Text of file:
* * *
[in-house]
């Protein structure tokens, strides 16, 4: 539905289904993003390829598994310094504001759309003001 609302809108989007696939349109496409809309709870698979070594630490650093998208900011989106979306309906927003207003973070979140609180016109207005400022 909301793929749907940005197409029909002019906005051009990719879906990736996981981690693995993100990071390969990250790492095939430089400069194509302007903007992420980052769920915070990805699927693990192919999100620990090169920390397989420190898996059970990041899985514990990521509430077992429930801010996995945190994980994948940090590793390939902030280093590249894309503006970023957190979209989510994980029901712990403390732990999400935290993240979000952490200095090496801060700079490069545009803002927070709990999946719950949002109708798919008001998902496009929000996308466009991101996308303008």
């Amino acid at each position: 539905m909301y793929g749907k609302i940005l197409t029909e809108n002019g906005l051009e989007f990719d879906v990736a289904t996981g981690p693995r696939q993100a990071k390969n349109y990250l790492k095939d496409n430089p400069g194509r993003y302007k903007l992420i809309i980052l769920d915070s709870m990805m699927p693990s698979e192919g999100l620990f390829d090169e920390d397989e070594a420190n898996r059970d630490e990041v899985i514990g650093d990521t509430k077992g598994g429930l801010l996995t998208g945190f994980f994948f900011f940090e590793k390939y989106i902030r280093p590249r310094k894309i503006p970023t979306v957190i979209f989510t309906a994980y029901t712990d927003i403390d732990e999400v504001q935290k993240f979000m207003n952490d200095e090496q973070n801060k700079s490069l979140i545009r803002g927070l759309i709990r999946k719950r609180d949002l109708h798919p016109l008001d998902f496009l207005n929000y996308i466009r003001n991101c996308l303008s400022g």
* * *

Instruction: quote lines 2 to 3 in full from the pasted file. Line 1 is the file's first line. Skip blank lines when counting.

């Protein structure tokens, strides 16, 4: 539905289904993003390829598994310094504001759309003001 609302809108989007696939349109496409809309709870698979070594630490650093998208900011989106979306309906927003207003973070979140609180016109207005400022 909301793929749907940005197409029909002019906005051009990719879906990736996981981690693995993100990071390969990250790492095939430089400069194509302007903007992420980052769920915070990805699927693990192919999100620990090169920390397989420190898996059970990041899985514990990521509430077992429930801010996995945190994980994948940090590793390939902030280093590249894309503006970023957190979209989510994980029901712990403390732990999400935290993240979000952490200095090496801060700079490069545009803002927070709990999946719950949002109708798919008001998902496009929000996308466009991101996308303008």
């Amino acid at each position: 539905m909301y793929g749907k609302i940005l197409t029909e809108n002019g906005l051009e989007f990719d879906v990736a289904t996981g981690p693995r696939q993100a990071k390969n349109y990250l790492k095939d496409n430089p400069g194509r993003y302007k903007l992420i809309i980052l769920d915070s709870m990805m699927p693990s698979e192919g999100l620990f390829d090169e920390d397989e070594a420190n898996r059970d630490e990041v899985i514990g650093d990521t509430k077992g598994g429930l801010l996995t998208g945190f994980f994948f900011f940090e590793k390939y989106i902030r280093p590249r310094k894309i503006p970023t979306v957190i979209f989510t309906a994980y029901t712990d927003i403390d732990e999400v504001q935290k993240f979000m207003n952490d200095e090496q973070n801060k700079s490069l979140i545009r803002g927070l759309i709990r999946k719950r609180d949002l109708h798919p016109l008001d998902f496009l207005n929000y996308i466009r003001n991101c996308l303008s400022g």